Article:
San Luis Reservoir Storage Sinks to “Shameful” 25-Year Low

Los Banos, CA (August 5, 2016) – The San Luis Reservoir has fallen to just 10% capacity, its lowest level in 25 years.

“These pictures speak volumes about the gross mismanagement of the Central Valley Project ,” said Byron- Bethany Irrigation District (BBID) General Manager Rick Gilmore. “We simply cannot continue to prioritize failing environmental policies over the survival of agriculture.”

Despite above-average rainfall this year, the U.S. Bureau of Reclamation announced in April a 5%  allocation for south-of-Delta Central Valley Project (CVP) contractors, a harsh blow for farmers in BBID’s CVP service area near Tracy. The CVP was started in the 1930s to transport water from reservoirs in Northern California to the Central Valley, largely for agricultural use. However, before this year’s 5% allocation, farmers in BBID’s CVP service area were hit with a zero-percent CVP supply for three straight years. While Shasta Lake sits three-quarters full, San Luis Reservoir, where water from Northern California is stored, is dwindling.

“The broken state of San Luis Reservoir reflects the broader reality that the CVP, as a water supply project, has been broken by the policy choices of the Federal government,” said Jason Peltier, executive director of the San Luis & Delta-Mendota Water Authority.

“The unending practice of taking water from human use and giving it to fish in hopes of helping the fish is a failed enterprise,” Peltier added. “The fish are not responding at all. At the same time human, social and economic destruction continues to accelerate. Shameful.”

Northern California Water Districts Gather to Celebrate Success of Emergency Water Project

Byron, CA (August 25, 2015) – On August 25, 2015, nearly 100 employees, board members and neighbors gathered at Byron-Bethany Irrigation District to honor the heroic measures taken by the San Luis and Delta-Mendota Water Authority several weeks ago when the organization literally changed the direction of the Delta-Mendota Canal for the first time in history. The emergency “Pump Back Program” was a desperate drought project – the first of its kind designed to keep six area water districts from going dry.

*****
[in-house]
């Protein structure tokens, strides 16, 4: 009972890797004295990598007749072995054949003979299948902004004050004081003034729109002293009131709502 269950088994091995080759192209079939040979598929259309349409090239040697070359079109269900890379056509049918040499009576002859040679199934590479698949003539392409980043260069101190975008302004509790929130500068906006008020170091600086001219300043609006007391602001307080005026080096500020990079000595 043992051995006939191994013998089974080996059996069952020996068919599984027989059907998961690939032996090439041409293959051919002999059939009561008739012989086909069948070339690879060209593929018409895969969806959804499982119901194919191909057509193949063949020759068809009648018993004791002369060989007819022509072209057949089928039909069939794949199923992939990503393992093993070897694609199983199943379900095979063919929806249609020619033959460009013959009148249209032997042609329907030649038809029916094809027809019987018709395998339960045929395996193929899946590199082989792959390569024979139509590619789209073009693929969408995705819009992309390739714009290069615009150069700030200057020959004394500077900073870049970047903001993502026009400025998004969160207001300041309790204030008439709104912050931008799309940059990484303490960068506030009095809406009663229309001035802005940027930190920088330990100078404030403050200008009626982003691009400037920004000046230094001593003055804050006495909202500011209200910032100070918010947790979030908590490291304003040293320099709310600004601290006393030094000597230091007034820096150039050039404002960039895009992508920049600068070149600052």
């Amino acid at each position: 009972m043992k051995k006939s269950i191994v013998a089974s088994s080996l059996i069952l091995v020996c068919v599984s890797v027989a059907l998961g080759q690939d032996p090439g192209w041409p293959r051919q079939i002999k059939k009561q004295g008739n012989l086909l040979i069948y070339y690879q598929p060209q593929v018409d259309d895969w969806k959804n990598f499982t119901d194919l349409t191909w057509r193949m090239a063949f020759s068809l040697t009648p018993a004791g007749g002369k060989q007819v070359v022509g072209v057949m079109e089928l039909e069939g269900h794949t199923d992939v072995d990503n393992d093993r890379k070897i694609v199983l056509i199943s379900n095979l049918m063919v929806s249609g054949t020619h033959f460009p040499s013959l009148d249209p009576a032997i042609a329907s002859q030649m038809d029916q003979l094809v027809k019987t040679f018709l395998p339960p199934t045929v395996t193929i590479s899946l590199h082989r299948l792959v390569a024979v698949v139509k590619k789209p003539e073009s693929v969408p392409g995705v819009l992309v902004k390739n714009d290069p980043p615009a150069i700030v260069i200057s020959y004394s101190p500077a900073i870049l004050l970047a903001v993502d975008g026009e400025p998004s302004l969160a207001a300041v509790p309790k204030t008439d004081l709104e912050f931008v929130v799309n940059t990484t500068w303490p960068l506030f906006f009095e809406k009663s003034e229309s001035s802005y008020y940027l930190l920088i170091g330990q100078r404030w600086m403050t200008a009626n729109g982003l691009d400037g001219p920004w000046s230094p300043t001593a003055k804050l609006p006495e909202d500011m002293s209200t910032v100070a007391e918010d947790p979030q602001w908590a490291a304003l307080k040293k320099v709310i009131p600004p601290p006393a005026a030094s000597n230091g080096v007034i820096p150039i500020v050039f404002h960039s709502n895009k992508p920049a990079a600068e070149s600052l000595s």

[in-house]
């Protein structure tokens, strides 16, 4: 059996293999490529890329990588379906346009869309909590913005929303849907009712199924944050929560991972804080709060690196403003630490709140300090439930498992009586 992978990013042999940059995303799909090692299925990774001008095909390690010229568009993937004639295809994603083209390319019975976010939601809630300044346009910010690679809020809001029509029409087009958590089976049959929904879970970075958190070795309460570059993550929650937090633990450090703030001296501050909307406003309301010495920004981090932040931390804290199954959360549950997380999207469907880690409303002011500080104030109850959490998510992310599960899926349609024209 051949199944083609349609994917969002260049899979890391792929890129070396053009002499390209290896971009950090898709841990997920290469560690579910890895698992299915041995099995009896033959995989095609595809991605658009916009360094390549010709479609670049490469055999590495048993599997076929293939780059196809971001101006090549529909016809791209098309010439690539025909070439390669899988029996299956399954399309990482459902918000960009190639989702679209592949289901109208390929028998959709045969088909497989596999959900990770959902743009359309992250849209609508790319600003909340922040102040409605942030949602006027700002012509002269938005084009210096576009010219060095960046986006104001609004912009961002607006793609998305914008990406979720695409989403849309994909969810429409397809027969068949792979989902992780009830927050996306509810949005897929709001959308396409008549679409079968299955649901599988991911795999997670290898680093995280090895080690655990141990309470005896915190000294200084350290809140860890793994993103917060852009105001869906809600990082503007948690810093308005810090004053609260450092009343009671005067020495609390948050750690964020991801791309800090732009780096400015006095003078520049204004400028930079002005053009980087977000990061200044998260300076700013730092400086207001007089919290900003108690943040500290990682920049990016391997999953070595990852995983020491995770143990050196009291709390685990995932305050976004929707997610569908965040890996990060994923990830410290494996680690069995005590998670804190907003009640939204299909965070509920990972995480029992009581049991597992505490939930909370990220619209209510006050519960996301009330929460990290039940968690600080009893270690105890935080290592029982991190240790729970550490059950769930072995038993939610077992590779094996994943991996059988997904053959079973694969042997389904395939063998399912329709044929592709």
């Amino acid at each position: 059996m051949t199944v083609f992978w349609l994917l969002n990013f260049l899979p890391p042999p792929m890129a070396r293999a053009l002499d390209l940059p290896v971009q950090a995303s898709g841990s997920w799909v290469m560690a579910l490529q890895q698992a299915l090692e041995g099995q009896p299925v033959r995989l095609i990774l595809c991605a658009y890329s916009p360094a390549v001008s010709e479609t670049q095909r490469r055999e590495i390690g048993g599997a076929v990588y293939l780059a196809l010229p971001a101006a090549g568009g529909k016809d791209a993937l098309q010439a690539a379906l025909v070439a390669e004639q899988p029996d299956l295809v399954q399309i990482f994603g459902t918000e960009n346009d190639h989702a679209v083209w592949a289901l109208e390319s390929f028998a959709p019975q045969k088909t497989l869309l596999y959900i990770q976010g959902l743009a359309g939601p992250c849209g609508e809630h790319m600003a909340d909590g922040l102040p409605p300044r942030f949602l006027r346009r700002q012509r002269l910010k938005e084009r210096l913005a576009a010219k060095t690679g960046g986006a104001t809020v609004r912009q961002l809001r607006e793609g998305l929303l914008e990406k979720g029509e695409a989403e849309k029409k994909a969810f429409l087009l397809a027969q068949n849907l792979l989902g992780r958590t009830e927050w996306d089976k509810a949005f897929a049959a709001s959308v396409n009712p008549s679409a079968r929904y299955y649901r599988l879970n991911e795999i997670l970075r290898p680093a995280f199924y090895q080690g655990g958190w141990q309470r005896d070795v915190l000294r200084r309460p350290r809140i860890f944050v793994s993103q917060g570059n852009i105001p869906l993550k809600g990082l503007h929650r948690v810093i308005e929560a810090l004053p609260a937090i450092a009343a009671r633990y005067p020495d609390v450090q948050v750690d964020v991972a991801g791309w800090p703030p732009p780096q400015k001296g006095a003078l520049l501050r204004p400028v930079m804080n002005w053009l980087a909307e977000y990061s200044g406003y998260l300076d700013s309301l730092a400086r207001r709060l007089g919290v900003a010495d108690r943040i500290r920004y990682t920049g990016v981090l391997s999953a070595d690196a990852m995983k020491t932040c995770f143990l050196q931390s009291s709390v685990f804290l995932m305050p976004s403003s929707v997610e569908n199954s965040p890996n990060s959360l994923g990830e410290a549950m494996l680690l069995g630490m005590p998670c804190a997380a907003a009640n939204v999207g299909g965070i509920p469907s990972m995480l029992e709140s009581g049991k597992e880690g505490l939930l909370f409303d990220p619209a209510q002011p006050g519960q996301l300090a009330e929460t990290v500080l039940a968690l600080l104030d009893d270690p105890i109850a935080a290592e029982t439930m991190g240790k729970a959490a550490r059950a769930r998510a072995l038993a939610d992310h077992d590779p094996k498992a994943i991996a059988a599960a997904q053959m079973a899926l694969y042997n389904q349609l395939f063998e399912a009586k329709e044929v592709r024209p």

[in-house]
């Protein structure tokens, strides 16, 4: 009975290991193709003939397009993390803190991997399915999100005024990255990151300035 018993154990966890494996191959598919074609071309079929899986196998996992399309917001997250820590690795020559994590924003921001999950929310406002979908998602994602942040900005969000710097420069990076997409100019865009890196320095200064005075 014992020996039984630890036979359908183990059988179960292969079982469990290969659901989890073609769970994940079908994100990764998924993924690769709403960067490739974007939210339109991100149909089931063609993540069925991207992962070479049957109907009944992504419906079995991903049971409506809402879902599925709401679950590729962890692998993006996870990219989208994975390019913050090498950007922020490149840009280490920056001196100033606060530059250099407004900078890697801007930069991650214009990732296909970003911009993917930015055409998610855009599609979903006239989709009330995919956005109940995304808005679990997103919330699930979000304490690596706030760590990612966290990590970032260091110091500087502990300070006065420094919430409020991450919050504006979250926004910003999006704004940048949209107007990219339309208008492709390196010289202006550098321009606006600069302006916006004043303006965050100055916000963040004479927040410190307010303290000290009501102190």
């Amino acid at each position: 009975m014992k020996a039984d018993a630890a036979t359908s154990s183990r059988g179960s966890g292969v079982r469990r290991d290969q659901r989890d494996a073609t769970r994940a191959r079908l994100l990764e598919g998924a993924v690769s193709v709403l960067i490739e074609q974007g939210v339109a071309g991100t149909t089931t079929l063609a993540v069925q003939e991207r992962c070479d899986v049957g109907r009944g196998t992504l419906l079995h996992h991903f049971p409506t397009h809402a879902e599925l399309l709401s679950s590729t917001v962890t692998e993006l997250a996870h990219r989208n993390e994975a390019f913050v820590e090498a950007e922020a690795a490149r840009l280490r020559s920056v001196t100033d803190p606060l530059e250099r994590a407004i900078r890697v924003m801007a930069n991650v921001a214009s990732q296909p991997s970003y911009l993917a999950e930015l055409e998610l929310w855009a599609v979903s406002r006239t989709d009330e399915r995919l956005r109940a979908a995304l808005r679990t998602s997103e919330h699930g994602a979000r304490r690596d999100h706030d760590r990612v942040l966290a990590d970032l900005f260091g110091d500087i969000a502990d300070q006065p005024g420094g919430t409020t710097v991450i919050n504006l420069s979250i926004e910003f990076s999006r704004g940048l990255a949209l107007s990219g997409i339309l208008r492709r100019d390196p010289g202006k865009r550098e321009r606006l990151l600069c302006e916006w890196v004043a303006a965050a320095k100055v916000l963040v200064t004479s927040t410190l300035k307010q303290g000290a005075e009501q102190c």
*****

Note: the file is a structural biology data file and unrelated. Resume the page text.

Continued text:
“Our team accomplished the impossible,” says Frances Mizuno, Assistant Executive Director of San Luis and Delta-Mendota Water Authority, which operates the canal. “Moving water in the opposite direction while facing daunting time constraints was nothing short of amazing. This team is to be applauded for their tenacity and hard work.”

The $700,000 project was led by Engineering Director Bob Martin and involved the installation of several massive pumps in three locations over a six-week period between May and July. The project allowed canal water to be lifted 18 feet along 62 miles from the San Luis Reservoir to the City of Tracy. The result was more than 80,000 acre-feet of banked water in the San Luis Reservoir to get the water agencies through the summer. The districts include the Del Puerto Water District, the West Stanislaus Irrigation District, the Patterson Irrigation District, the Banta-Carbona Irrigation District, Byron-Bethany Irrigation District and the City of Tracy.

“This quick thinking and unconventional solution brought a real success story in our region during an otherwise extremely dire period,” says Rick Gilmore, General Manager of Byron-Bethany Irrigation District. “Recent actions by the State Water Board have meant that we simply do not have the water we need to meet the needs of our customers. We are grateful to the San Luis and Delta-Mendota Water Authority for providing our farmers and ranchers with a lifeline.”